He swooped in and took the soul. Hell’s brimstone awaited them both.

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Chuck’s First Surveillance

This story introduces Chuck, an…associate of Ethan who you may remember from previous stories. He’s going to be a re-occurring character if I can get some writing/editing done on his story. This is just a snapshot. 


Ethan did not look like a janitor.  That is what Chuck was thinking as they rode the elevator up to the top floor of the office building.  Ethan was dressed like a janitor, but he stood too straight and looked too confident. Chuck was dressed in the same grey uniform, and felt as if anyone they passed would know immediately that he was a fake when he couldn’t manage to roll the mop bucket down the hall without sloshing water everywhere.

They didn’t talk on the way up or as they walked through the halls.  Chuck’s shoes squeaked on the floors.  Ethan, who appeared to have the same shoes, walked silently.  They passed one office worker and Chuck felt like panicking, but Ethan just nodded to him and continued on. Ethan stepped into a conference room, closed the door, and turned off the light.  When he opened the dented handyman’s toolbox he’d been carrying, a large gun loomed on the top.  Ethan took it out and set it on the table.  Under it was a large camera, a pair of binoculars and a few other things Chuck couldn’t distinguish in the dark.  Continue reading

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O Words, Words, wherefore art thou Words?

blank pageDo you think Shakespeare ever had writer’s block? If he did, then that’s at least one thing we have in common. This last month has been a blank when it comes to writing my novel, the sequel to The Darkest Hour.

Admittedly, this sequel (which I can’t think of a name for yet) has been harder to write than the original, in part because it’s written from a male point of view. The Darkest Hour is written from Princess Rory’s point of view. With Rory’s story, I could be her. I was in her head and feeling what she was feeling. Often when men write female characters, I want to gag at the stereotypical or very unnatural way they portray them. I think women writers are just as guilty of messing up their male characters, hence my nervousness at choosing to write from a man’s point of view. (It’s Raymond who narrates this sequel, in case you were wondering.)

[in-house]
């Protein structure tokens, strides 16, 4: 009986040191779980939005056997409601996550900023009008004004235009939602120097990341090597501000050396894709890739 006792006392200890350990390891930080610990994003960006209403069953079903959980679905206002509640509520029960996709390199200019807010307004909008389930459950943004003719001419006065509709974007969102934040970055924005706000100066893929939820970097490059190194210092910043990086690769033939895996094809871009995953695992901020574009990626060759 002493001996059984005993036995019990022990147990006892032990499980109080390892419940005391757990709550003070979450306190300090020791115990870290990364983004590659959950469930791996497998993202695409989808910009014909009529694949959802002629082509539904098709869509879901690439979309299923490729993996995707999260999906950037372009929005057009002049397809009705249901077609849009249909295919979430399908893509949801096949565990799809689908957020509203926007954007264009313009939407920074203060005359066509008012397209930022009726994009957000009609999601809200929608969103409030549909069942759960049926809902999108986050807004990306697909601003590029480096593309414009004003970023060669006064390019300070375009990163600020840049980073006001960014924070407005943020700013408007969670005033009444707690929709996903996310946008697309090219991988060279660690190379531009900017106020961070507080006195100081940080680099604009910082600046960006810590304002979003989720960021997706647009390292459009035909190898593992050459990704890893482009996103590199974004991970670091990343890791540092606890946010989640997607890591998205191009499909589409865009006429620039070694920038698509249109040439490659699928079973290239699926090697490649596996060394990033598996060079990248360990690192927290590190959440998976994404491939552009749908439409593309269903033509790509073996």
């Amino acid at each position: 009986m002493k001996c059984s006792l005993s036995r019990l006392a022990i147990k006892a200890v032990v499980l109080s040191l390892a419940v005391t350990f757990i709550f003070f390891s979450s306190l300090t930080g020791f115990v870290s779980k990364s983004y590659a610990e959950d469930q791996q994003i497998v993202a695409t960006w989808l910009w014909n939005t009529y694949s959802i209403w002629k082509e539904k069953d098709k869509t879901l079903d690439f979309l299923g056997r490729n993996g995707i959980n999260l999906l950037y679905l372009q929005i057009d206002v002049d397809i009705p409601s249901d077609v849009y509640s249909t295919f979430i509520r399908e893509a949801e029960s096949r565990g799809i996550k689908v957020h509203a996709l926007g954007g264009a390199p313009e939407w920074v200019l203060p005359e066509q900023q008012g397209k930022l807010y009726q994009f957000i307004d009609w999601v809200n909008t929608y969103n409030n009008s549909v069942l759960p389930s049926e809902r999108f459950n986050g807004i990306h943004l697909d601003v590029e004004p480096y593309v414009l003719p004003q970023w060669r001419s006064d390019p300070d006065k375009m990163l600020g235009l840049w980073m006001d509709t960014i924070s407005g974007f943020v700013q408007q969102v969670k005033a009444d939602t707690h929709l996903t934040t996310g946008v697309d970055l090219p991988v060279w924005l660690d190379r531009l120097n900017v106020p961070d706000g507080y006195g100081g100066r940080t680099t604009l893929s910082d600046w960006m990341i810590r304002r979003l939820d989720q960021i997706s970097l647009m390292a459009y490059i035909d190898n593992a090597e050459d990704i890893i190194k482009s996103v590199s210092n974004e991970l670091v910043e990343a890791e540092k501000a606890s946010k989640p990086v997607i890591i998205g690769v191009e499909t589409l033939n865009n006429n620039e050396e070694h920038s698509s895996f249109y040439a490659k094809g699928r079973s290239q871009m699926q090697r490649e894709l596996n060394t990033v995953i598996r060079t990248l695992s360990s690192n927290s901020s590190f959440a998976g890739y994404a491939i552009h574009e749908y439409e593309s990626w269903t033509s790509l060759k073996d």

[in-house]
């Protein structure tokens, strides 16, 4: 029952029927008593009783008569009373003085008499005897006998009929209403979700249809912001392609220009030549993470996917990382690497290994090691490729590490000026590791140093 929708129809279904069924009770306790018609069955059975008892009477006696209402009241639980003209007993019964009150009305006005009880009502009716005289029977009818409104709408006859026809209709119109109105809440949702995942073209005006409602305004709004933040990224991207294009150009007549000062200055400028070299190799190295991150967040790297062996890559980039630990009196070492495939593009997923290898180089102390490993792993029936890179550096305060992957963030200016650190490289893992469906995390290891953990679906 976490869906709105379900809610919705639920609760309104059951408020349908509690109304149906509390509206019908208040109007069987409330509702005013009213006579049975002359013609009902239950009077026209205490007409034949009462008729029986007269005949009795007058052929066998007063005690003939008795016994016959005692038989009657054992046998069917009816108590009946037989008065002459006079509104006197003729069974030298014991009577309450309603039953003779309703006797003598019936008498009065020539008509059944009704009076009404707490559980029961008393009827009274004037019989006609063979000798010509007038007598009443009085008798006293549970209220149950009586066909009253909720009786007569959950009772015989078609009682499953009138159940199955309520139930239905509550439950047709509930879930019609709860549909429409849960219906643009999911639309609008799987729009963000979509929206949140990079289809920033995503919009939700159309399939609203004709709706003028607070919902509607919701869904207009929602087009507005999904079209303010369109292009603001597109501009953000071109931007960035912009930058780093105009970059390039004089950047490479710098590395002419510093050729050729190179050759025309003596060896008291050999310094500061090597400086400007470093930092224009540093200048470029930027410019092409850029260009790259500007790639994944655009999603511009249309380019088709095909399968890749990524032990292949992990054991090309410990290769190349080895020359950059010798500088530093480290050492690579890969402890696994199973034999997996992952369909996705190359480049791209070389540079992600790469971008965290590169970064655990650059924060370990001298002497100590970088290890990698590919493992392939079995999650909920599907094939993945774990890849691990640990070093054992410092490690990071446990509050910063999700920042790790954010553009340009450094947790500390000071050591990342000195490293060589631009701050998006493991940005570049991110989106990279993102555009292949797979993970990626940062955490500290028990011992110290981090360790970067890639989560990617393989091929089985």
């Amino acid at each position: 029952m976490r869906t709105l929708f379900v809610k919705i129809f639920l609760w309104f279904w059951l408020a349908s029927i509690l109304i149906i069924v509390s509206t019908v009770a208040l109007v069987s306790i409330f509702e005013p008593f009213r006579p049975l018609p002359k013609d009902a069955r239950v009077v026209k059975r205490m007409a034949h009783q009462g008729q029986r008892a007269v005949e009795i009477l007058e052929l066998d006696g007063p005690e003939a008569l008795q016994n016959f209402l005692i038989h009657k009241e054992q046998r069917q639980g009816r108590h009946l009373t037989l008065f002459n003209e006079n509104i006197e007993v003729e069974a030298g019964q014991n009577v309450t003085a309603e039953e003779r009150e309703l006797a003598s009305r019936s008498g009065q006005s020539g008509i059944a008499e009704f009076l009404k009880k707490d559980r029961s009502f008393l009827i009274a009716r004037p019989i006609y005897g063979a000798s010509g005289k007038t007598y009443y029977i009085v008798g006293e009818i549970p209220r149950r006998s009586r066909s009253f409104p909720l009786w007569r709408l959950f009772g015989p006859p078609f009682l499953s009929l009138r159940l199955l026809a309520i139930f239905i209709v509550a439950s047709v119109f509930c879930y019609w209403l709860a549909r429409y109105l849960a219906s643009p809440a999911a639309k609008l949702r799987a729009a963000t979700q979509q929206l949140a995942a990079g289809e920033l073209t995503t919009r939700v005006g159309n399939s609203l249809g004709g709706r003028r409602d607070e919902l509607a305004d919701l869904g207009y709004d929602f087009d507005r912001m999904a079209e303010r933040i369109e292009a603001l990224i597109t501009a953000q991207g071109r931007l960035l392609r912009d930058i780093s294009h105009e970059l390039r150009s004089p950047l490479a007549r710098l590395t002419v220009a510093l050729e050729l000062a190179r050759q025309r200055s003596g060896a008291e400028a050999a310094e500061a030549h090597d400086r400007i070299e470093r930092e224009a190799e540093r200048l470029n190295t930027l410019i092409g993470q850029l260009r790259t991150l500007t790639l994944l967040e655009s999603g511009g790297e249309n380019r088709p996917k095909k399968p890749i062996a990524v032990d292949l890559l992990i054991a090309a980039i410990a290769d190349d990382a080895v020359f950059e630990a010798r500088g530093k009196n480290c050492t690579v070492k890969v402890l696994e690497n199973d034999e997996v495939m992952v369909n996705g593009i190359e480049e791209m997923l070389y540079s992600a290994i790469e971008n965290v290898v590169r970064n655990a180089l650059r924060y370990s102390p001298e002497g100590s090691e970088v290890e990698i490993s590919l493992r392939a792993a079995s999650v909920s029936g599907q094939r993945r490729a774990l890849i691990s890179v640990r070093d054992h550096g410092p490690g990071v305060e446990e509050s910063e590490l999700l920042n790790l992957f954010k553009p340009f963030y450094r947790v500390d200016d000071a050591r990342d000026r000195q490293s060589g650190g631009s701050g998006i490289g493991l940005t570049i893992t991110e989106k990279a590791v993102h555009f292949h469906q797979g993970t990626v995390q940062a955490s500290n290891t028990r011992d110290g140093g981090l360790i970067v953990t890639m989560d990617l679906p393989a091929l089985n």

But despite the difficulty in finding Raymond’s voice and keeping it somewhere in the realm of realistic, I had created a story that was fun and exciting (and needed a lot of editing, because it’s a first draft) until last month when I finally reached the pivotal scene in the story. This is the scene that I first imagined before any words had been written. It is the scene the main character has been heading towards the whole time. It’s been in my head in a very dramatic and heart wrenching way for months, possibly years. So, when I got to this scene and put my hands to the keyboard, all of the sudden, nothing was there. Continue reading

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My Dog for a Morning

dogMy love of all things furry began when my family got a dog. I was three years old. Her name was Heidi and I loved her instantly. After the first night Heidi spent at our house, my mother went to check on me, but I wasn’t in bed. I was lying on top of the golden colored dog. Heidi did not spend long with my family. She was old when we got her, and one of my first memories was of some tall, faceless person taking her leash to lead her to her death, as my tiny heart broke.

Later we had a couple cats that took another piece of my heart when they, too, left this mortal existence. As an adult, I have two cats, but the desire for more fuzziness in my life is never completely abated. Surprisingly, running has introduced me to more than one furry friend.

I always hope to find animal friends on the streets, to the point that sometimes I foolishly assume animals will be my friend when they most definitely are not. (Raccoons are not your friend!) Continue reading

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Interview with Claire Bartlett

I recently found the website and Twitter hashtag #51writers which is a group of writers dedicated to writing strong female characters. There are so many great writers in this 51writers community and I recently had the opportunity to interview one of them. Keep reading to learn more about Claire Bartlett and her YA novels. Continue reading